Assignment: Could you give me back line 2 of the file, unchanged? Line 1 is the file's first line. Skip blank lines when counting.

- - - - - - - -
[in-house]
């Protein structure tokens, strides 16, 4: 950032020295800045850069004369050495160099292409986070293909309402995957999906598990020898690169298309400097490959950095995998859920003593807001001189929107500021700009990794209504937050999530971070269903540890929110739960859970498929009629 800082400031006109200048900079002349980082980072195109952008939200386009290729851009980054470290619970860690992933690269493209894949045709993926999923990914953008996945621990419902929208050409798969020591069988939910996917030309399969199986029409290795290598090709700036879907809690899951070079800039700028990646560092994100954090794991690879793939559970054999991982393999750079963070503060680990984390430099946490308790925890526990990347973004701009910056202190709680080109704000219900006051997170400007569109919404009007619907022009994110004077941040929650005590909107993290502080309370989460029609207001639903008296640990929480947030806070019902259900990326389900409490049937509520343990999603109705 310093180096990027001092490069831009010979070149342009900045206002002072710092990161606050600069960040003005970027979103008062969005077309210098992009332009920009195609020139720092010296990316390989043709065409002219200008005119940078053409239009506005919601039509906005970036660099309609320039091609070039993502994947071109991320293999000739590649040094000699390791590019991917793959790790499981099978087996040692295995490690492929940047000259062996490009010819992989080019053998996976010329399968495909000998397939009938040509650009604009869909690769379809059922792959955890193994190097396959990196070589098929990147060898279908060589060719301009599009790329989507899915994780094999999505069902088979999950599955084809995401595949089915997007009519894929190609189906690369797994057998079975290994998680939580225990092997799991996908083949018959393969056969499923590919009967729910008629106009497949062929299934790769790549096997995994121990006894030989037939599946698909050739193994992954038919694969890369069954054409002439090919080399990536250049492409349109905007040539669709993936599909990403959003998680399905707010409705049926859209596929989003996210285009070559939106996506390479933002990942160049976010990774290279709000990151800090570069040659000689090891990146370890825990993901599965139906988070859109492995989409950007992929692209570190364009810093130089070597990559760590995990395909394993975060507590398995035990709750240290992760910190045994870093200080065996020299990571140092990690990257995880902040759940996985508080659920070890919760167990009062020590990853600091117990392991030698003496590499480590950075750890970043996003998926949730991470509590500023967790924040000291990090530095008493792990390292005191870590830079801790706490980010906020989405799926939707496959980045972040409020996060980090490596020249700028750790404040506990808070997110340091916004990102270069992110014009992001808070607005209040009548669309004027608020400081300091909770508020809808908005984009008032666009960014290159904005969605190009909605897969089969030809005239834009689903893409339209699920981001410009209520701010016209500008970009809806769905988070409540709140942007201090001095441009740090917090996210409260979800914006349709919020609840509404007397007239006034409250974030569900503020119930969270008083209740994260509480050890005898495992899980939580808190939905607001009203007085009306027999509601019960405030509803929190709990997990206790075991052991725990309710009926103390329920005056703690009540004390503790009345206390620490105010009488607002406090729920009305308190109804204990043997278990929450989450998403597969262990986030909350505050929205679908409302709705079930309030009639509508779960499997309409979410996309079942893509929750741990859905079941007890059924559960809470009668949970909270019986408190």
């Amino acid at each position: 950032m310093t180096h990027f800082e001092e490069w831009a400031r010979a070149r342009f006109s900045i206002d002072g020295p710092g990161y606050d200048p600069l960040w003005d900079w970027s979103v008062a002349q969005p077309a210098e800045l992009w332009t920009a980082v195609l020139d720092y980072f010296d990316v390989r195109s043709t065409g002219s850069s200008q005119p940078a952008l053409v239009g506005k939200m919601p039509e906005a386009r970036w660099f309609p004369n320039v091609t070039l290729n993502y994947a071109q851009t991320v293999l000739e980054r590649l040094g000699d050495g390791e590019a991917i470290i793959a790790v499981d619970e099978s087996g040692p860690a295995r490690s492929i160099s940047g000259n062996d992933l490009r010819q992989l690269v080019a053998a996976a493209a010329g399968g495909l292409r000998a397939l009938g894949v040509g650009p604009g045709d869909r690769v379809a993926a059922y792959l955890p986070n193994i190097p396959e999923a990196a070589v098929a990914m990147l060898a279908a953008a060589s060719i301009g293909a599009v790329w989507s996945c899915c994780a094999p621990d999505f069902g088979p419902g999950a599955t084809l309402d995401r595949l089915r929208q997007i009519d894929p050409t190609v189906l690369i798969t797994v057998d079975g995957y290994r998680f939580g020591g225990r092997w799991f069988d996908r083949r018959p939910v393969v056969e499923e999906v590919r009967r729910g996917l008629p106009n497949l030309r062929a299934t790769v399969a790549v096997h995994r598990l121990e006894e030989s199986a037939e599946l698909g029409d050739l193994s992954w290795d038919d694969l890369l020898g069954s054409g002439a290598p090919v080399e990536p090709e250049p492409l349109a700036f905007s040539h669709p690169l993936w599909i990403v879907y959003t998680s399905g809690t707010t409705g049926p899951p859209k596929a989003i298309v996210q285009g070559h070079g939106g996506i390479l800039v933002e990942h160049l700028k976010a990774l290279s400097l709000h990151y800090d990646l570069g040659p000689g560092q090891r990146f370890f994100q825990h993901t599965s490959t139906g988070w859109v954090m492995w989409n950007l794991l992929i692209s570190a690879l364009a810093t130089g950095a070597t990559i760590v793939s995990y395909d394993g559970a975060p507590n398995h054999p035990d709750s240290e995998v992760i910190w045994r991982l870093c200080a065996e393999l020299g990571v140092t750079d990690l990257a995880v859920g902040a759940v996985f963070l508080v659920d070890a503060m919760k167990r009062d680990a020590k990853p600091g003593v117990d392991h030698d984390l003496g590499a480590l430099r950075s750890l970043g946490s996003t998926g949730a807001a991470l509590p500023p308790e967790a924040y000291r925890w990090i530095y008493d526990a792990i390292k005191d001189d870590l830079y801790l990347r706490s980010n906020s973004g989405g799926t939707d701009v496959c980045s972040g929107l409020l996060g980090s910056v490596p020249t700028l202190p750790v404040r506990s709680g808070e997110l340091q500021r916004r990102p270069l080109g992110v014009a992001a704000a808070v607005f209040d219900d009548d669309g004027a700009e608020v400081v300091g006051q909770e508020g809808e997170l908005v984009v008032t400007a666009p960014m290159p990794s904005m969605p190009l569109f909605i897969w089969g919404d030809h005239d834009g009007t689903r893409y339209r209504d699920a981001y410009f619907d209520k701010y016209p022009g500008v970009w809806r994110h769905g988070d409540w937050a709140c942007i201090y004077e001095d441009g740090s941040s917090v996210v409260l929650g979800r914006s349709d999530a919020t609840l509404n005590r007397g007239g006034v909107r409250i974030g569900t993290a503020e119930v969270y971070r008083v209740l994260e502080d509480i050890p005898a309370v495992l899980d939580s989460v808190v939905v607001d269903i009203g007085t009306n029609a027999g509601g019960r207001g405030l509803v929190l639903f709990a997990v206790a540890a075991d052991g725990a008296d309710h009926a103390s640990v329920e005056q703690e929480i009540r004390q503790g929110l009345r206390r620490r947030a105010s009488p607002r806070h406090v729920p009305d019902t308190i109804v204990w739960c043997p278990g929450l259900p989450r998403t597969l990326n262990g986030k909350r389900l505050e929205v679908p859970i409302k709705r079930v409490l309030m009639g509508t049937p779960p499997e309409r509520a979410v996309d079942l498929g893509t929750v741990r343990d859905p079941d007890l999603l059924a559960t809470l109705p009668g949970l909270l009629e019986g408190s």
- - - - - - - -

């Protein structure tokens, strides 16, 4: 950032020295800045850069004369050495160099292409986070293909309402995957999906598990020898690169298309400097490959950095995998859920003593807001001189929107500021700009990794209504937050999530971070269903540890929110739960859970498929009629 800082400031006109200048900079002349980082980072195109952008939200386009290729851009980054470290619970860690992933690269493209894949045709993926999923990914953008996945621990419902929208050409798969020591069988939910996917030309399969199986029409290795290598090709700036879907809690899951070079800039700028990646560092994100954090794991690879793939559970054999991982393999750079963070503060680990984390430099946490308790925890526990990347973004701009910056202190709680080109704000219900006051997170400007569109919404009007619907022009994110004077941040929650005590909107993290502080309370989460029609207001639903008296640990929480947030806070019902259900990326389900409490049937509520343990999603109705 310093180096990027001092490069831009010979070149342009900045206002002072710092990161606050600069960040003005970027979103008062969005077309210098992009332009920009195609020139720092010296990316390989043709065409002219200008005119940078053409239009506005919601039509906005970036660099309609320039091609070039993502994947071109991320293999000739590649040094000699390791590019991917793959790790499981099978087996040692295995490690492929940047000259062996490009010819992989080019053998996976010329399968495909000998397939009938040509650009604009869909690769379809059922792959955890193994190097396959990196070589098929990147060898279908060589060719301009599009790329989507899915994780094999999505069902088979999950599955084809995401595949089915997007009519894929190609189906690369797994057998079975290994998680939580225990092997799991996908083949018959393969056969499923590919009967729910008629106009497949062929299934790769790549096997995994121990006894030989037939599946698909050739193994992954038919694969890369069954054409002439090919080399990536250049492409349109905007040539669709993936599909990403959003998680399905707010409705049926859209596929989003996210285009070559939106996506390479933002990942160049976010990774290279709000990151800090570069040659000689090891990146370890825990993901599965139906988070859109492995989409950007992929692209570190364009810093130089070597990559760590995990395909394993975060507590398995035990709750240290992760910190045994870093200080065996020299990571140092990690990257995880902040759940996985508080659920070890919760167990009062020590990853600091117990392991030698003496590499480590950075750890970043996003998926949730991470509590500023967790924040000291990090530095008493792990390292005191870590830079801790706490980010906020989405799926939707496959980045972040409020996060980090490596020249700028750790404040506990808070997110340091916004990102270069992110014009992001808070607005209040009548669309004027608020400081300091909770508020809808908005984009008032666009960014290159904005969605190009909605897969089969030809005239834009689903893409339209699920981001410009209520701010016209500008970009809806769905988070409540709140942007201090001095441009740090917090996210409260979800914006349709919020609840509404007397007239006034409250974030569900503020119930969270008083209740994260509480050890005898495992899980939580808190939905607001009203007085009306027999509601019960405030509803929190709990997990206790075991052991725990309710009926103390329920005056703690009540004390503790009345206390620490105010009488607002406090729920009305308190109804204990043997278990929450989450998403597969262990986030909350505050929205679908409302709705079930309030009639509508779960499997309409979410996309079942893509929750741990859905079941007890059924559960809470009668949970909270019986408190």